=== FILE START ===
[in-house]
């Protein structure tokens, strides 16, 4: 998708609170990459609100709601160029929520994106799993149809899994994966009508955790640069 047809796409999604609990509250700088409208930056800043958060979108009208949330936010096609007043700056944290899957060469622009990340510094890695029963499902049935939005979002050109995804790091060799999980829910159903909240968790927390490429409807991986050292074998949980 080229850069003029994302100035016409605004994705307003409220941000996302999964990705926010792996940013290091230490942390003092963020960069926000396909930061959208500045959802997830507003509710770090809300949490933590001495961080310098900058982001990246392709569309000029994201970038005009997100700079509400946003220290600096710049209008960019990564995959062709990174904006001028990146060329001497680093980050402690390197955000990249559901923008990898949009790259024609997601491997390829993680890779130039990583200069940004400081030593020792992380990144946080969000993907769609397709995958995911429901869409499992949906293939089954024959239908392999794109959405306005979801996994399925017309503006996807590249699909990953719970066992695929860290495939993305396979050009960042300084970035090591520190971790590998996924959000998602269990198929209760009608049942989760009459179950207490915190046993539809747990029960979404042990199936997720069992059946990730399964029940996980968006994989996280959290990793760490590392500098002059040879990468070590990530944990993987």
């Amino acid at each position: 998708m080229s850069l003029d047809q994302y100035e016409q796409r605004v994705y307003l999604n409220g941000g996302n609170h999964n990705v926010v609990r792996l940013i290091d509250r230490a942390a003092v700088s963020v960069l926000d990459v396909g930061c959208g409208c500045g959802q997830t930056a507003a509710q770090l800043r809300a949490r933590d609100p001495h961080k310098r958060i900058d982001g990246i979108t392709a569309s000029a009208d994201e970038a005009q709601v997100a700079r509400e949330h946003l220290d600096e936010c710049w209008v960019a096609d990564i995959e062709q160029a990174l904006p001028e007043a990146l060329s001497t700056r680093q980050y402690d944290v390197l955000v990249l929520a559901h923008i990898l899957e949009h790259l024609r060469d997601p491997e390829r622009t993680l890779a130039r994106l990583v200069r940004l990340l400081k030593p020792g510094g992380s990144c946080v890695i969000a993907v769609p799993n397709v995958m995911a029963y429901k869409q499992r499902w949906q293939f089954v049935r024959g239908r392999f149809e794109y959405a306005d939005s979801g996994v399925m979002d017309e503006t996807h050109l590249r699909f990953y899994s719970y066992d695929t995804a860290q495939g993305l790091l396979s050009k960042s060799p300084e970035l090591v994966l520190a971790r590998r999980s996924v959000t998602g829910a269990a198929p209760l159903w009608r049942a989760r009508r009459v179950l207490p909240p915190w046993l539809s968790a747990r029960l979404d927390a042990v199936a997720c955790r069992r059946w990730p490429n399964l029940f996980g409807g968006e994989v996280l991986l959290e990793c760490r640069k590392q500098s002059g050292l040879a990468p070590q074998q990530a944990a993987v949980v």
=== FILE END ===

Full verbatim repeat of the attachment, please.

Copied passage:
[in-house]
């Protein structure tokens, strides 16, 4: 998708609170990459609100709601160029929520994106799993149809899994994966009508955790640069 047809796409999604609990509250700088409208930056800043958060979108009208949330936010096609007043700056944290899957060469622009990340510094890695029963499902049935939005979002050109995804790091060799999980829910159903909240968790927390490429409807991986050292074998949980 080229850069003029994302100035016409605004994705307003409220941000996302999964990705926010792996940013290091230490942390003092963020960069926000396909930061959208500045959802997830507003509710770090809300949490933590001495961080310098900058982001990246392709569309000029994201970038005009997100700079509400946003220290600096710049209008960019990564995959062709990174904006001028990146060329001497680093980050402690390197955000990249559901923008990898949009790259024609997601491997390829993680890779130039990583200069940004400081030593020792992380990144946080969000993907769609397709995958995911429901869409499992949906293939089954024959239908392999794109959405306005979801996994399925017309503006996807590249699909990953719970066992695929860290495939993305396979050009960042300084970035090591520190971790590998996924959000998602269990198929209760009608049942989760009459179950207490915190046993539809747990029960979404042990199936997720069992059946990730399964029940996980968006994989996280959290990793760490590392500098002059040879990468070590990530944990993987």
């Amino acid at each position: 998708m080229s850069l003029d047809q994302y100035e016409q796409r605004v994705y307003l999604n409220g941000g996302n609170h999964n990705v926010v609990r792996l940013i290091d509250r230490a942390a003092v700088s963020v960069l926000d990459v396909g930061c959208g409208c500045g959802q997830t930056a507003a509710q770090l800043r809300a949490r933590d609100p001495h961080k310098r958060i900058d982001g990246i979108t392709a569309s000029a009208d994201e970038a005009q709601v997100a700079r509400e949330h946003l220290d600096e936010c710049w209008v960019a096609d990564i995959e062709q160029a990174l904006p001028e007043a990146l060329s001497t700056r680093q980050y402690d944290v390197l955000v990249l929520a559901h923008i990898l899957e949009h790259l024609r060469d997601p491997e390829r622009t993680l890779a130039r994106l990583v200069r940004l990340l400081k030593p020792g510094g992380s990144c946080v890695i969000a993907v769609p799993n397709v995958m995911a029963y429901k869409q499992r499902w949906q293939f089954v049935r024959g239908r392999f149809e794109y959405a306005d939005s979801g996994v399925m979002d017309e503006t996807h050109l590249r699909f990953y899994s719970y066992d695929t995804a860290q495939g993305l790091l396979s050009k960042s060799p300084e970035l090591v994966l520190a971790r590998r999980s996924v959000t998602g829910a269990a198929p209760l159903w009608r049942a989760r009508r009459v179950l207490p909240p915190w046993l539809s968790a747990r029960l979404d927390a042990v199936a997720c955790r069992r059946w990730p490429n399964l029940f996980g409807g968006e994989v996280l991986l959290e990793c760490r640069k590392q500098s002059g050292l040879a990468p070590q074998q990530a944990a993987v949980v």